Game Fish Identification Reference Guides

Dolly Varden
(Salvelinus malma)
(Walbaum, 1792); SALMONIDAE FAMILY
Known to occur from the Sea of Japan through the Kuril Islands to Kamchatka, through the Aleutian Islands and around Alaska to the Yukon and Northwest Territories (Canada) in the north and the northwestern United States in the south. Like the Arctic char (Salvelinus alpinus), it is an anadromous fish (migrates to the sea and back), though some populations are landlocked.
The complex of chars composed of Arctic char (S. alpinus), Dolly Varden (S. malma) and bull trout (S. confluentus) is a closely related group and difficult to distinguish from external characteristics. Due to past misidentification of species in various locales and lack of scientific knowledge, much of the available literature on these species is either misleading or incorrect, and there is still some disagreement among scientists on their distribution.
The Dolly Varden and bull trout can generally be distinguished by their size and habitat. The Dolly Varden is usually a coastal species whereas the larger bull trout is found inland in large, cold rivers and lakes draining high, mountainous areas. A much greater problem arises in trying to separate the Dolly Varden from the Arctic char. Much published information on the distribution of these species is incorrect and often presupposed that only one species or the other occurred in areas or rivers where it is now believed both species may occur. The two are outwardly almost identical in every respect and to complicate matters, significant variations occurs in both species. The spots on the Dolly Varden are usually smaller than the pupil of the eye, while on the Arctic char they are larger than the pupil. When returning from the sea both species are silvery and lack spots. Arctic char on the average have more gill rakers on the first left gill arch (25 30 as opposed to 21 22 in the Dolly Varden) and more pyloric caeca (40 45 as opposed to about 30 in the Dolly Varden), but fish with intermediate counts (i.e., 23 or 24 gill rakers and 35 pyloric caeca) are not at all uncommon in either species.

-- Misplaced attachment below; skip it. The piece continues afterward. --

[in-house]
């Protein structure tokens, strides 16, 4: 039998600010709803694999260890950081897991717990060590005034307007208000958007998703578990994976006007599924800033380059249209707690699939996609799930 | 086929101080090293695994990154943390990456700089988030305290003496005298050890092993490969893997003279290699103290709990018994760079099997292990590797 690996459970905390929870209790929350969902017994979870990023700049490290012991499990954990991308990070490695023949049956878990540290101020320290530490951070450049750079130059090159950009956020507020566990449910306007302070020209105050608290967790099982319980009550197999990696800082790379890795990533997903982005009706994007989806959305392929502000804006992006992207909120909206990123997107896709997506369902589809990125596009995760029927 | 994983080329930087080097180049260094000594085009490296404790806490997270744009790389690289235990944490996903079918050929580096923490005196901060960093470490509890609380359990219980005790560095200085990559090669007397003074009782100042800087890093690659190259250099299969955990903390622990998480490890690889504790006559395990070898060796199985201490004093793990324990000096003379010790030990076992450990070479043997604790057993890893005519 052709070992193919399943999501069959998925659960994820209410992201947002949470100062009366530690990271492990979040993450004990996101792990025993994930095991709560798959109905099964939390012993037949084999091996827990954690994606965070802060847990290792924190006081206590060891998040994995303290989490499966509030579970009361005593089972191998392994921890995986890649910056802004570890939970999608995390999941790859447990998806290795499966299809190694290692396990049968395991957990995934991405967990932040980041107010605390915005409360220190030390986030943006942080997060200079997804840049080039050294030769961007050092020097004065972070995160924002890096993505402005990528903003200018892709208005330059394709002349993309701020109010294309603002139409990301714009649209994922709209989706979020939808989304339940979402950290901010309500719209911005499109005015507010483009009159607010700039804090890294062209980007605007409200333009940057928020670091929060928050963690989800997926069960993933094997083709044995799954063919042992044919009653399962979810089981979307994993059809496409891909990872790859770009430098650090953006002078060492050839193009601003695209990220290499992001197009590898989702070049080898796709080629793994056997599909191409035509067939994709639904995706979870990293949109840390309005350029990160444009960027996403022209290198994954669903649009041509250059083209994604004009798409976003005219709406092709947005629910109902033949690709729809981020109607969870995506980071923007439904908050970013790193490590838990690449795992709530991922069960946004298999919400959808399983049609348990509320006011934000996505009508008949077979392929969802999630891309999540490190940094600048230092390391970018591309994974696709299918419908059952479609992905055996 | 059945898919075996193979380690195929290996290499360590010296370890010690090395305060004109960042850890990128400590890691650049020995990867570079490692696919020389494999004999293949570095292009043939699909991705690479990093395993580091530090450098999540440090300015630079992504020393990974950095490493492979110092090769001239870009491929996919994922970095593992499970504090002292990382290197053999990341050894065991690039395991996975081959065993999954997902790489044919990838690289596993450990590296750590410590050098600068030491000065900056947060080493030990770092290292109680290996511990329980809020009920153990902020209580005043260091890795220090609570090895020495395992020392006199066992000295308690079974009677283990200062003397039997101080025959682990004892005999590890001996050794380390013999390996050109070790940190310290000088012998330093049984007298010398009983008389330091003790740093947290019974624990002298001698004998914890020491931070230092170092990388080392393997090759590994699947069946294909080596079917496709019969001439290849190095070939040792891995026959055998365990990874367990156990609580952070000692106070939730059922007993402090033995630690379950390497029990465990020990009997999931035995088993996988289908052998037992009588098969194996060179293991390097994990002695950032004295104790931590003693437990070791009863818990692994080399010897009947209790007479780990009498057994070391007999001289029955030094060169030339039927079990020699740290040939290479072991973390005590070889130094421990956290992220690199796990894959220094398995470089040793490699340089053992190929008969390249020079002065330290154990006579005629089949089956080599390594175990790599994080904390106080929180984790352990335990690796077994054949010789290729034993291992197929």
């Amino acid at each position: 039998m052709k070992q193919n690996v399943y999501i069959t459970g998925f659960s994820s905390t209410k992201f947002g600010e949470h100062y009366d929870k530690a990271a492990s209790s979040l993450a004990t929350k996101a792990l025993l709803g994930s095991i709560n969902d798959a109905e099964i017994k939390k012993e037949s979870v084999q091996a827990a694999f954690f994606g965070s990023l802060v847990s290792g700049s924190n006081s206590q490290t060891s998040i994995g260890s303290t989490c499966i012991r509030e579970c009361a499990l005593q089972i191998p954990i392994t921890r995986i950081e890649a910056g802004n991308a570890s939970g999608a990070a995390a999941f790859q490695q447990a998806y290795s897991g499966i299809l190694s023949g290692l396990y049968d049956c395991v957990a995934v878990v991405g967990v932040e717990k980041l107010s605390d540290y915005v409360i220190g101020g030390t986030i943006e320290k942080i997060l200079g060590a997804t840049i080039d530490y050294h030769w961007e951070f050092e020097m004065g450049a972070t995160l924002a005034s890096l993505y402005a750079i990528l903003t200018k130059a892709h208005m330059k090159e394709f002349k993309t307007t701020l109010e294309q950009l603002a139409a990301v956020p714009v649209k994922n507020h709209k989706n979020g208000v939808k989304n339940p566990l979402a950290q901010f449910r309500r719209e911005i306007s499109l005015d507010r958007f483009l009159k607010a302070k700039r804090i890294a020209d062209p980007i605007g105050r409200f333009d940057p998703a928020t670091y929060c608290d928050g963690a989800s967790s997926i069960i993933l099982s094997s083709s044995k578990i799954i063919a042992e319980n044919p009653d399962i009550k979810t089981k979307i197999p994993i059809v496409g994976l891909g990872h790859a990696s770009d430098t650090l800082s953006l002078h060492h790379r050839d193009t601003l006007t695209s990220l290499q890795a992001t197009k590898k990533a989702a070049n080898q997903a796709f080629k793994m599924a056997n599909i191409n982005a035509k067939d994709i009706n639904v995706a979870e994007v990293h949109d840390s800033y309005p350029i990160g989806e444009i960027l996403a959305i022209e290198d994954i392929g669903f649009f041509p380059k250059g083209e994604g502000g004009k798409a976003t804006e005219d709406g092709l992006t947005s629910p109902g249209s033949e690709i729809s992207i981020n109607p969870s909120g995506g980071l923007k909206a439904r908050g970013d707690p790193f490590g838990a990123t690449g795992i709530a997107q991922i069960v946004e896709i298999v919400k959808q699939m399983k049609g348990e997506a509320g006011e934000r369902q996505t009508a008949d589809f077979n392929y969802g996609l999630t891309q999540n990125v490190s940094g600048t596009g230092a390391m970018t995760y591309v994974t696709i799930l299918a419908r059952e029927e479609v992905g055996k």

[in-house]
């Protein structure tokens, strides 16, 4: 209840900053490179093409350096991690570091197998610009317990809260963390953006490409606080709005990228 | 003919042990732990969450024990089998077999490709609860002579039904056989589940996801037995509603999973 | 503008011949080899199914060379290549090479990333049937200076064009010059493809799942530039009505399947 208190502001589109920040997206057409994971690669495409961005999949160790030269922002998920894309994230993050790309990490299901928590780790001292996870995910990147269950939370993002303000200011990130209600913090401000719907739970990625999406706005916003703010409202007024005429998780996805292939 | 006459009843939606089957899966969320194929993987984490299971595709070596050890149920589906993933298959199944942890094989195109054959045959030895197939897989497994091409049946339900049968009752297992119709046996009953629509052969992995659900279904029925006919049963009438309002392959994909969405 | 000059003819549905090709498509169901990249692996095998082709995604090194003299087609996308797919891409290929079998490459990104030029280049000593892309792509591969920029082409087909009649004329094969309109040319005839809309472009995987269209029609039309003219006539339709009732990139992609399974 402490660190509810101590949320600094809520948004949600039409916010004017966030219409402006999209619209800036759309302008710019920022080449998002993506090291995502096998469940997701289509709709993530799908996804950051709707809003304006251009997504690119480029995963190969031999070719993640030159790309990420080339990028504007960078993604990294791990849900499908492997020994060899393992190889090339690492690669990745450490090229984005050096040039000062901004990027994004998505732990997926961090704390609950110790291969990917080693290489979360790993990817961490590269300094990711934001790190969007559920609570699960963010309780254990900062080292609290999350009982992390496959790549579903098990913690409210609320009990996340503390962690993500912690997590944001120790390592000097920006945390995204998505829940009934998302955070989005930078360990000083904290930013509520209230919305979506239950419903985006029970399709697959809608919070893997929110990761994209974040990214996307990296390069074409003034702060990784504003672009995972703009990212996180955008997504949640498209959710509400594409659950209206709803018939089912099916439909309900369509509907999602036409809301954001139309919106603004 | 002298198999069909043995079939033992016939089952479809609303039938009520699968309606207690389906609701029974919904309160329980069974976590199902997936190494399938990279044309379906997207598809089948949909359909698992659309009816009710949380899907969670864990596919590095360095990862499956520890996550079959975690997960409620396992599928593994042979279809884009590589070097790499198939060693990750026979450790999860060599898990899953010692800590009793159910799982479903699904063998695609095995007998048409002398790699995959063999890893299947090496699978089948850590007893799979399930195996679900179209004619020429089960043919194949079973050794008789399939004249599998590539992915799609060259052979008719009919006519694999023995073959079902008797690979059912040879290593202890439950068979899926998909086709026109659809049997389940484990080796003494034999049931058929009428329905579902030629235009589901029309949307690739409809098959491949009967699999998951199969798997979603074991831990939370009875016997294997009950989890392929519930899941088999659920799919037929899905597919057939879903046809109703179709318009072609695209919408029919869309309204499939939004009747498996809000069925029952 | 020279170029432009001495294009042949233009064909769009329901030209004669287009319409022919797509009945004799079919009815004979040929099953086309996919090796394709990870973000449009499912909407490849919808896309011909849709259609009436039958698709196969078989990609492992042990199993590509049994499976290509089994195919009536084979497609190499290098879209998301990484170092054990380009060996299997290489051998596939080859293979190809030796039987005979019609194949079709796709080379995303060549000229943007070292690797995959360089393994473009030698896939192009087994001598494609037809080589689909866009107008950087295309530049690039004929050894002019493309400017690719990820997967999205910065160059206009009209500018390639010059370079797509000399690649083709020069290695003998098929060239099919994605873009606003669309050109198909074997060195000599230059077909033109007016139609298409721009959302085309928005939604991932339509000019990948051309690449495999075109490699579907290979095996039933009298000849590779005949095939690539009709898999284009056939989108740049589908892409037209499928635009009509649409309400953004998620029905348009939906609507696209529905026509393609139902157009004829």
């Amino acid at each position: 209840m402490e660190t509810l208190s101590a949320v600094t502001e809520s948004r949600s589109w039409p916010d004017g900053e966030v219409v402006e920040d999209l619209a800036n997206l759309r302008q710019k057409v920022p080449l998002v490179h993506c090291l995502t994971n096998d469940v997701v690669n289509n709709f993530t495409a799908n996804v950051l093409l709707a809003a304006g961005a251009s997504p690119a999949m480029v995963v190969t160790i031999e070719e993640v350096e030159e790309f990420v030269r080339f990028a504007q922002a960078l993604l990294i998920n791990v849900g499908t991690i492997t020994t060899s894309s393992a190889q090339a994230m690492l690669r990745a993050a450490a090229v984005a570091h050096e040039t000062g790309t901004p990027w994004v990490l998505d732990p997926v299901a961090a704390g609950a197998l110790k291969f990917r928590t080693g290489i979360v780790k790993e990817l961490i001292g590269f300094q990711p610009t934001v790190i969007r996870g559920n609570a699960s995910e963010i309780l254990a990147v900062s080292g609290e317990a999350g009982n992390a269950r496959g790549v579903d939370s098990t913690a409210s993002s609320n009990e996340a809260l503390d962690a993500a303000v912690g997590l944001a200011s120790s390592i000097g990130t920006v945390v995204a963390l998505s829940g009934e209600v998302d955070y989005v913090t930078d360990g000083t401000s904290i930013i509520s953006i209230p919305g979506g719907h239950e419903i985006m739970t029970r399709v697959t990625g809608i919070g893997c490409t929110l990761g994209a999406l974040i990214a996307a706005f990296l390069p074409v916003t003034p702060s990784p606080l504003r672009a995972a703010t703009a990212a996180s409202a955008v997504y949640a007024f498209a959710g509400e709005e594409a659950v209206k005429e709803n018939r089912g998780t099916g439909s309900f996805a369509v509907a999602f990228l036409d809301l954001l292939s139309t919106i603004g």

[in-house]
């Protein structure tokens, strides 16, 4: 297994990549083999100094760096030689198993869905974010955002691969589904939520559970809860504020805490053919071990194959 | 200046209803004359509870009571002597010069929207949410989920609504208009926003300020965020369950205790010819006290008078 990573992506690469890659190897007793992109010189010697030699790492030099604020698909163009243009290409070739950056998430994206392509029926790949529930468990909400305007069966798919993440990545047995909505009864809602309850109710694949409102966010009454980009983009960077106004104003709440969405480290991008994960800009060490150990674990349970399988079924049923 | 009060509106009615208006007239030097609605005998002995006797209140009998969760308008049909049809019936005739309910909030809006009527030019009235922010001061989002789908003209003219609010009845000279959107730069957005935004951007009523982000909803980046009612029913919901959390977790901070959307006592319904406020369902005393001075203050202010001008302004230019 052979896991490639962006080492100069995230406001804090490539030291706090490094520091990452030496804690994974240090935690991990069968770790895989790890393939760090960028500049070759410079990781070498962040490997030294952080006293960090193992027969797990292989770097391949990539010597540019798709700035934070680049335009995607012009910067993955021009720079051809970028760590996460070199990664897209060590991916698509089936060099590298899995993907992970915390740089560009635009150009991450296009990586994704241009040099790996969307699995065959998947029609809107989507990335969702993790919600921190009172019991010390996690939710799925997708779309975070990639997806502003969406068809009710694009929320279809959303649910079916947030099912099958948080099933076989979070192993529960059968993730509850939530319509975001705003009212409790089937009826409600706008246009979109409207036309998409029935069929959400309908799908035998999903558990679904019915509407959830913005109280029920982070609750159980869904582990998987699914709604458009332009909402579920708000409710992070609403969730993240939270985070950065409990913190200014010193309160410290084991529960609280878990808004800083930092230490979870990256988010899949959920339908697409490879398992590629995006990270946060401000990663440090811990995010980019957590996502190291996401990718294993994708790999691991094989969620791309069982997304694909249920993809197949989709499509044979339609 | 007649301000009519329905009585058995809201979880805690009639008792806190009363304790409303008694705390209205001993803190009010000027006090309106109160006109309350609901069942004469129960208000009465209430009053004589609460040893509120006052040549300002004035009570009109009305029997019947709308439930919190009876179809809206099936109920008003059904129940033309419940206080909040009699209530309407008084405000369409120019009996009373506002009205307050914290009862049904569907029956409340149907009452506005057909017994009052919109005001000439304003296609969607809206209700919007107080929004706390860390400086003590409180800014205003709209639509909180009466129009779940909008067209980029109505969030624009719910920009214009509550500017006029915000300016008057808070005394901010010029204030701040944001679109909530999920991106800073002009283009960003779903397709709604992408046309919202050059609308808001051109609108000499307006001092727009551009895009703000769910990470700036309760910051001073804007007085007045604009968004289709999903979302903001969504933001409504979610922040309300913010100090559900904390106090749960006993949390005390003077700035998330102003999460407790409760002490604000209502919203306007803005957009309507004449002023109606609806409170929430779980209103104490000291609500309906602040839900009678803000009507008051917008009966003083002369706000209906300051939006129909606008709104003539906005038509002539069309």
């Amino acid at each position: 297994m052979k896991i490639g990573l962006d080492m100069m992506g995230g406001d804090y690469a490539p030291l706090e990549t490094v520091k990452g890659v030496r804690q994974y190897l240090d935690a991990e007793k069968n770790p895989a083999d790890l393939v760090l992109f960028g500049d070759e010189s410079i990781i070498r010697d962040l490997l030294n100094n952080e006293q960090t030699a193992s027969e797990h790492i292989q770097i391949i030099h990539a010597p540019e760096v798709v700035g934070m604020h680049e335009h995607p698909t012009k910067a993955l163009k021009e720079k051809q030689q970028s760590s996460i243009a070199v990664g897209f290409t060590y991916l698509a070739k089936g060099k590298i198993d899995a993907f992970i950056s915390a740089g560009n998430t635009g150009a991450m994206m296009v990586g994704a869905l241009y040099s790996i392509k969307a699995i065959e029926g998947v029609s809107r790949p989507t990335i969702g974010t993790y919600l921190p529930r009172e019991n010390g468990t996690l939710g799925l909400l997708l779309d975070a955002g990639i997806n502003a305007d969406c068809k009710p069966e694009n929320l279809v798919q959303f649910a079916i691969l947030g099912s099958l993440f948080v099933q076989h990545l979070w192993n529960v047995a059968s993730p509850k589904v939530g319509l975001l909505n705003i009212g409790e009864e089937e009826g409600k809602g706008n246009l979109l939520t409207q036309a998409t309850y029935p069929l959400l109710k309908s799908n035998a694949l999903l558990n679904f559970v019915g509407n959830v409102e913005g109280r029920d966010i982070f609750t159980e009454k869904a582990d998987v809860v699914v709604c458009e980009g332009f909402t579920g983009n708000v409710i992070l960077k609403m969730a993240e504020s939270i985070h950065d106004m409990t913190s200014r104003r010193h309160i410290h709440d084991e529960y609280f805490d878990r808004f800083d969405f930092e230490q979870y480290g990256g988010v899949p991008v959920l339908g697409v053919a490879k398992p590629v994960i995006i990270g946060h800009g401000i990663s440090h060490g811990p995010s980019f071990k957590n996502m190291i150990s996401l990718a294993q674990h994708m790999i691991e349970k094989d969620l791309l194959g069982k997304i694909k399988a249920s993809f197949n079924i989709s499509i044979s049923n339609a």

Fish that don't clearly “fit the pattern” will almost certainly have to be examined in a laboratory to determine their identity. Since the problem of identification was only very recently even diagnosed, there are at present very few scientists who are qualified to make a positive identification on an unusual specimen. IGFA recommends that all potential record chars that cannot be positively identified by external characteristics be frozen in case further study is needed

Current All Tackle Record

20 lbs 14oz ( 9.46 kg)

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